“As a member of the Senate Energy and Natural Resources Committee, I have been very involved in ongoing discussions about exporting crude oil and addressing the many concerns about a potential price increase for American consumers,” said Manchin. “Today, I am pleased to have worked through many of those concerns in order to cosponsor this legislation crafted by our Committee Chairman Lisa Murkowski and Senator Heidi Heitkamp. This bill provides triggers to stop exports if gas prices increase or if our economy is adversely affected. Lifting the ban on oil exports will also improve our national security interests by reducing our trade deficits, neutralizing countries like Iran that extract the same types of oil as the United States, expanding our competitive edge in a global marketplace, and providing a stable source of energy to our allies so that they will no longer be dependent on undemocratic regimes. It is encouraging that we are introducing this bipartisan bill that will bring us one step closer to achieving energy independence and an all-of-the-above domestic energy approach.”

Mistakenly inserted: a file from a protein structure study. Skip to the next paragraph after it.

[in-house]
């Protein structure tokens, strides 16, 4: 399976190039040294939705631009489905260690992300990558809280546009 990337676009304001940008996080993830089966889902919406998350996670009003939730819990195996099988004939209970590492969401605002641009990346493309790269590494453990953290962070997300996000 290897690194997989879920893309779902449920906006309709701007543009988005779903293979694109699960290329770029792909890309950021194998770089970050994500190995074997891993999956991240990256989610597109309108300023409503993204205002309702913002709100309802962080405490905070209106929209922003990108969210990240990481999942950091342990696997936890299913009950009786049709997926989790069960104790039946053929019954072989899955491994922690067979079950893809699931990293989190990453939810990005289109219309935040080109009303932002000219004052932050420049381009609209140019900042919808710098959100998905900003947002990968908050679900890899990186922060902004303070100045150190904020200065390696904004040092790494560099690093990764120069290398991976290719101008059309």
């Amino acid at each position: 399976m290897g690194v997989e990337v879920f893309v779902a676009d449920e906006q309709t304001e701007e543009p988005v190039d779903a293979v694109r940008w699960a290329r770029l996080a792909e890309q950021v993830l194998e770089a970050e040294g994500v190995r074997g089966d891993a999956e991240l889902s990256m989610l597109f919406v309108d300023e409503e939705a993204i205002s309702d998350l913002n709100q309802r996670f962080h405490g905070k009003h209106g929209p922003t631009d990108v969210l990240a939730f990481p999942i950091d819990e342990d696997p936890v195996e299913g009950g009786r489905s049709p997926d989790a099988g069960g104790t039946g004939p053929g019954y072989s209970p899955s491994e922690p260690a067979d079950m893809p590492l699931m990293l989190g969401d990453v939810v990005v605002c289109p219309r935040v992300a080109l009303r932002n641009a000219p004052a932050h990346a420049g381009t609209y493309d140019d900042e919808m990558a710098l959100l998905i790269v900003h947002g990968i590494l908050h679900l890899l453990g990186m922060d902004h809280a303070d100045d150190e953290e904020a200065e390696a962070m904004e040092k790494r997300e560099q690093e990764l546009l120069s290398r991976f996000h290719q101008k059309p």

“To build a strong future for our country, we need policies that help our country prosper, not policies that are four decades old and in dire need of updates,” said Heitkamp. “But we can change that. That’s why Senator Murkowski and I introduced legislation to lift the ban on exporting American crude oil last week, and it’s why we’re building on that initial effort today with a bill to reinforce and strengthen America’s ability to develop and export one of our natural resources and make the world a safer place with better energy import options for our allies. Senator Murkowski has been a true leader on this issue, and we hope to combine our two bills to make the legislation as strong as possible so that we can bring this country’s energy policy into the 21st century.”